Press release: 10 December 2020

EU reply ignores social, environmental impact of South American trade deal

The European Commission has failed to demonstrate that it seriously considered the social and environmental impact of the EU’s proposed trade deal with the ‘Mercosur’ group of South American countries, environmental and human rights groups say.

In July, the European Ombudsman opened an inquiry to examine whether the Commission properly assessed the sustainability impact of the trade agreement with the Mercosur countries of Argentina, Brazil, Uruguay and Paraguay.

In its reply to the Ombudsman last month, the Commission repeated its claims that it appropriately managed the potential human rights, social and environmental impacts the deal could cause.

But, in a recently submitted response, human rights and environmental organisations have argued that there is no evidence the Commission had enough information to adequately take deforestation and human rights concerns into account.

The Commission’s reply is in stark contrast to evidence from civil society and legal experts that the deal is not strong enough to prevent issues like deforestation and violation of indigenous rights. Furthermore, there is no indication that civil society was actively consulted when developing the sustainability provisions of the agreement – as was required.

The inquiry followed a human rights complaint brought in June 2020 by environmental and human rights organisations ClientEarth, Fern, Veblen Institute, La Fondation Nicolas Hulot pour la Nature et l’Homme and International Federation for Human Rights. They allege that the Commission failed to properly assess the impact of the deal before going through with it – and that failure violated its legal obligations.

ClientEarth Lawyer Amandine Van Den Berghe said:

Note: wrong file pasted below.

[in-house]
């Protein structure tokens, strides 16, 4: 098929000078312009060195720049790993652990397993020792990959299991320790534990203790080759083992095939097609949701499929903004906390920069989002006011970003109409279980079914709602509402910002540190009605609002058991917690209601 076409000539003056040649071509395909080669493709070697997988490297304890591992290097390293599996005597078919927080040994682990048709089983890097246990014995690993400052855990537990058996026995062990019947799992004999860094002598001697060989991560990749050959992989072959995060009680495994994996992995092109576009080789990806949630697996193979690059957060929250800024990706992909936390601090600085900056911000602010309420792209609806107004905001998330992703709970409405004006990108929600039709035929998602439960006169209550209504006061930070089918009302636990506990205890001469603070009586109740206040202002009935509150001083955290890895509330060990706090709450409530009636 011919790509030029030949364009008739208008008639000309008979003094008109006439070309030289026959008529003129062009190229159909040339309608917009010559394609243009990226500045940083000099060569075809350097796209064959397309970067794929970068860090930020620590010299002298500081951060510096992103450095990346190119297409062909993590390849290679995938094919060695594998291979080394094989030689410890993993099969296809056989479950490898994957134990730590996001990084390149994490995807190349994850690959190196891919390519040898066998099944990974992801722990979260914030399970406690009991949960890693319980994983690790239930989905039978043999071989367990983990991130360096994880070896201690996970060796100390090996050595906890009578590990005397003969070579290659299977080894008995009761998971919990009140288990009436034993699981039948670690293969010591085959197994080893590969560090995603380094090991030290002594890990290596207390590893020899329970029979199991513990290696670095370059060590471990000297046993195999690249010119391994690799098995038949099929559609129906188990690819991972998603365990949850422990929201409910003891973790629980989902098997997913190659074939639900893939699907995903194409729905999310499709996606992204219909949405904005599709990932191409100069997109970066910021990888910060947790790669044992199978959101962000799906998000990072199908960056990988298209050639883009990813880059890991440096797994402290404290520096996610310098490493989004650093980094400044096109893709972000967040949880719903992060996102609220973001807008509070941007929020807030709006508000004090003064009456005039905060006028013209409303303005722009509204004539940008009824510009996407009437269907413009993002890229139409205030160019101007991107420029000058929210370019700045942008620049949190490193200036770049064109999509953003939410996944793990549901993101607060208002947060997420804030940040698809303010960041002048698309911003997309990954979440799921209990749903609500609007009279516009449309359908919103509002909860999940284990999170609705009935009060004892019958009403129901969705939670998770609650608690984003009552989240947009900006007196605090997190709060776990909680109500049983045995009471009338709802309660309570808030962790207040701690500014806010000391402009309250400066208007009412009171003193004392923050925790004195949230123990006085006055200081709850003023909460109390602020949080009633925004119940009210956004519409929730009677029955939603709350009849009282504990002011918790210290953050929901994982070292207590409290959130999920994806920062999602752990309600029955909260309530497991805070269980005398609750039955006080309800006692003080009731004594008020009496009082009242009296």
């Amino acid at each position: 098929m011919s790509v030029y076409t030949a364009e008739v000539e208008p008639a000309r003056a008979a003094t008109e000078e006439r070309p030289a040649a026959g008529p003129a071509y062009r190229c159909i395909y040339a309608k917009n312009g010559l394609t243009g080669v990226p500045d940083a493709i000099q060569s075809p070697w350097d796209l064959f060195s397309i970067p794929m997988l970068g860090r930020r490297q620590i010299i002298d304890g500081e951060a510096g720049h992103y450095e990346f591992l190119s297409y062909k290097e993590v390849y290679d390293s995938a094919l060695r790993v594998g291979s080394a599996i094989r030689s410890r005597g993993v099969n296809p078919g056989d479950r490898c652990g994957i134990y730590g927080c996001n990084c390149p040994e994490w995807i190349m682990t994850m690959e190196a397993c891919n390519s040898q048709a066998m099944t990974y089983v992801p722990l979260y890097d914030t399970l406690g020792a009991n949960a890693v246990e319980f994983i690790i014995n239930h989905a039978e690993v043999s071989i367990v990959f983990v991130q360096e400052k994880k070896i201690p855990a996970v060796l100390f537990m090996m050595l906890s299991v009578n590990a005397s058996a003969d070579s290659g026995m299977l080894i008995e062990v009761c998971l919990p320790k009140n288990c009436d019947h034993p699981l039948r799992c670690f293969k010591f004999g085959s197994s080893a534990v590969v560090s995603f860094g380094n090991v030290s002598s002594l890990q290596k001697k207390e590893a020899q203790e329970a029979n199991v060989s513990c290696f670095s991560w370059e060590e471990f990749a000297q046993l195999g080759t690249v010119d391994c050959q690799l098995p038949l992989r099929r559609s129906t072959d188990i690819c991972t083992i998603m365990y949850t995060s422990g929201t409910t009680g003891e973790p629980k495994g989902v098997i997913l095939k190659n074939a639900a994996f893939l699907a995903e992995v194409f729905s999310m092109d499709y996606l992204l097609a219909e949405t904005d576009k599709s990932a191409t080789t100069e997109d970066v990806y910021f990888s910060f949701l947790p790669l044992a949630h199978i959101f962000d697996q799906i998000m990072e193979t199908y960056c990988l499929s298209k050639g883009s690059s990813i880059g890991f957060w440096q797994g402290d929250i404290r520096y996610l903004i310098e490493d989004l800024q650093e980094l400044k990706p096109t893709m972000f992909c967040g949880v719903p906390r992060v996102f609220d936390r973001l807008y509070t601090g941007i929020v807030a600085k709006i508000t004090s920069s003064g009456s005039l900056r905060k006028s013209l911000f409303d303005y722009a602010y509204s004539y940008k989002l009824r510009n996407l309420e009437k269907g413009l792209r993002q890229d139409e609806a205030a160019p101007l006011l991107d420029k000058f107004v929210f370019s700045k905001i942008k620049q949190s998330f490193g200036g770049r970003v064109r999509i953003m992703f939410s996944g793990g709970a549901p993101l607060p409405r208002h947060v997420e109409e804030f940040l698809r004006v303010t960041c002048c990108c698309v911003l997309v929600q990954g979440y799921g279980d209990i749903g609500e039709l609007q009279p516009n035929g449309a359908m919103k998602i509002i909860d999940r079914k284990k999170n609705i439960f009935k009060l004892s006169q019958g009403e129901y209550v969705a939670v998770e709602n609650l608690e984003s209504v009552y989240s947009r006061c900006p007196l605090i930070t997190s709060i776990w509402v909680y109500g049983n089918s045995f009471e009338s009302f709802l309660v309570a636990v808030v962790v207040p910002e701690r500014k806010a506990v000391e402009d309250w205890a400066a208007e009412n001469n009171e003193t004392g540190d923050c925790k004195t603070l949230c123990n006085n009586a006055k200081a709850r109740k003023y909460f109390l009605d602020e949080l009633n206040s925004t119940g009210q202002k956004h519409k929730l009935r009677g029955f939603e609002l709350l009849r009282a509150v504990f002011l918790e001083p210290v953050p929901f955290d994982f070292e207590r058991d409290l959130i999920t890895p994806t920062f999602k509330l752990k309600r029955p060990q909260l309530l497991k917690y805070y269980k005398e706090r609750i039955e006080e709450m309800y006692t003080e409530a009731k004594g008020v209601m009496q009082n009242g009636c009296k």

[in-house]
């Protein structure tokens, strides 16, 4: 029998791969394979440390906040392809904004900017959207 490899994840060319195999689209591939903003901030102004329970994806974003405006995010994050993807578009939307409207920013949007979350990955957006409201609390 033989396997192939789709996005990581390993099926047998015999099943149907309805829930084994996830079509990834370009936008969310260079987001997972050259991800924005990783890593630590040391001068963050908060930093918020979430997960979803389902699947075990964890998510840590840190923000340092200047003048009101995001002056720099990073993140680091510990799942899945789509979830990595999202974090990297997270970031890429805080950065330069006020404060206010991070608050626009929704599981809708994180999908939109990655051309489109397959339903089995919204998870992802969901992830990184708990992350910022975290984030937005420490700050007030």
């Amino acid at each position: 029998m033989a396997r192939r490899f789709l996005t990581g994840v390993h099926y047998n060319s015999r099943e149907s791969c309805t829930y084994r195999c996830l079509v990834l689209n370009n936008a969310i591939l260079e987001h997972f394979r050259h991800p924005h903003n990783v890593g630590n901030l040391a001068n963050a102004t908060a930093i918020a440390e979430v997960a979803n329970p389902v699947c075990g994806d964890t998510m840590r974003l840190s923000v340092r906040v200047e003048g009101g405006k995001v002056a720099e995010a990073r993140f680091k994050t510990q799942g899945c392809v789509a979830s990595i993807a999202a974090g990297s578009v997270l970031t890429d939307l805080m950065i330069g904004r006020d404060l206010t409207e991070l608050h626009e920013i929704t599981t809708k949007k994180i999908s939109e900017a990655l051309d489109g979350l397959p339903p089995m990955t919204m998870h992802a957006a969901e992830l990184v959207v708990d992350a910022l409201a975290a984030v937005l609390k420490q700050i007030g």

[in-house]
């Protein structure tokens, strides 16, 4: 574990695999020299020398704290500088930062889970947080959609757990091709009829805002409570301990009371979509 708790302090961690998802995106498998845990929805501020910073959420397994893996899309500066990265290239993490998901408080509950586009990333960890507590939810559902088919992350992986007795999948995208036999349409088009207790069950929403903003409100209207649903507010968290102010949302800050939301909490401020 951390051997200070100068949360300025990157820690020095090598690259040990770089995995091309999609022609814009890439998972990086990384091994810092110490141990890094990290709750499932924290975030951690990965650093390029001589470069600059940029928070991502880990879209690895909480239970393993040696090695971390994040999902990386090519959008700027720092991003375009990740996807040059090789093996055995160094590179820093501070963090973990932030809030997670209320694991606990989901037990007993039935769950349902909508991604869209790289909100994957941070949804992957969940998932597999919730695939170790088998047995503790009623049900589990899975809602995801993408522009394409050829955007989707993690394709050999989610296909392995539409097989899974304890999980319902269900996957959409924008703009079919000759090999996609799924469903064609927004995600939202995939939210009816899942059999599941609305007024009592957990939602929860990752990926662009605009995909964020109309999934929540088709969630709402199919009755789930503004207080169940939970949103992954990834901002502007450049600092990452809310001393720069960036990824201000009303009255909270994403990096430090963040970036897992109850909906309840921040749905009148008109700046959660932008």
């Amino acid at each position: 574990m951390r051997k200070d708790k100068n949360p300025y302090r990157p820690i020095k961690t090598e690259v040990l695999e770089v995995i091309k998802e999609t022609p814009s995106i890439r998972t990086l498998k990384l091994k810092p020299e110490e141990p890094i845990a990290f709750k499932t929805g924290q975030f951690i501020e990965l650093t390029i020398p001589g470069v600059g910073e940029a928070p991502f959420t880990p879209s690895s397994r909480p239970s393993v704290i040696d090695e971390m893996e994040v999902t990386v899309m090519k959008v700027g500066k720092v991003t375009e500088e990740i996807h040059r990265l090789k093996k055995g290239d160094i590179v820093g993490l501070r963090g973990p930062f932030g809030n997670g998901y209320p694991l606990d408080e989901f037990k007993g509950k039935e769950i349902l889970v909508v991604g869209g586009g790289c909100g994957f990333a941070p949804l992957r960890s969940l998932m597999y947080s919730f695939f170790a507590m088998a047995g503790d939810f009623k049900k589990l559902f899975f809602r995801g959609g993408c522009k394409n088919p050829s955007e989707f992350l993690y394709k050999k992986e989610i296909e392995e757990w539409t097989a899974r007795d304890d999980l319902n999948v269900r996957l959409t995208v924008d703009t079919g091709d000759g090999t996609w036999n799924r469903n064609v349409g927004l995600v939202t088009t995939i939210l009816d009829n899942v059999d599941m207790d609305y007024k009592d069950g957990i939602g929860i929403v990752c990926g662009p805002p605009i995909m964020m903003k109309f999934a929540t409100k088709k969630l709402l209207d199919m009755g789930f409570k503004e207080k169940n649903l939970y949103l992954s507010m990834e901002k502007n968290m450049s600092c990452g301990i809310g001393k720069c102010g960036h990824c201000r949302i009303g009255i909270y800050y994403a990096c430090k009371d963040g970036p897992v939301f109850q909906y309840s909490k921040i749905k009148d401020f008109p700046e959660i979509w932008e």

“It is shocking that the EU Commission continues to pretend this trade agreement adequately reflects civil society’s concerns over climate change, deforestation and indigenous rights.

“It should be a top priority that issues like rampant deforestation, the use of dangerous pesticides in farming, and the rights of indigenous people are properly addressed in the agreement.

“The Commission was clearly more concerned with reaching an agreement than fulfilling its legal obligations to ensure the sustainability impact of the deal will not cause undue harm.”

The Commission completed the Mercosur agreement before finishing the sustainability impact assessment of the deal. This means the sustainability impact had no bearing on the negotiations – making the process effectively meaningless.

EU member states have also raised doubts about the agreement, with Germany and France both warning they will not be able to ratify the agreement unless deforestation concerns are properly addressed.

The EU’s Trade Commissioner Valdis Dombrovskis has himself recognised concerns over the sustainability provisions of the deal and their enforceability.

Gaelle Dusepulchre, permanent representative of the International Federation for Human rights to the EU (FIDH) said,

“The Commission said in its reply that the trade and sustainability section of deal has enough measures included to prevent social and environmental harm.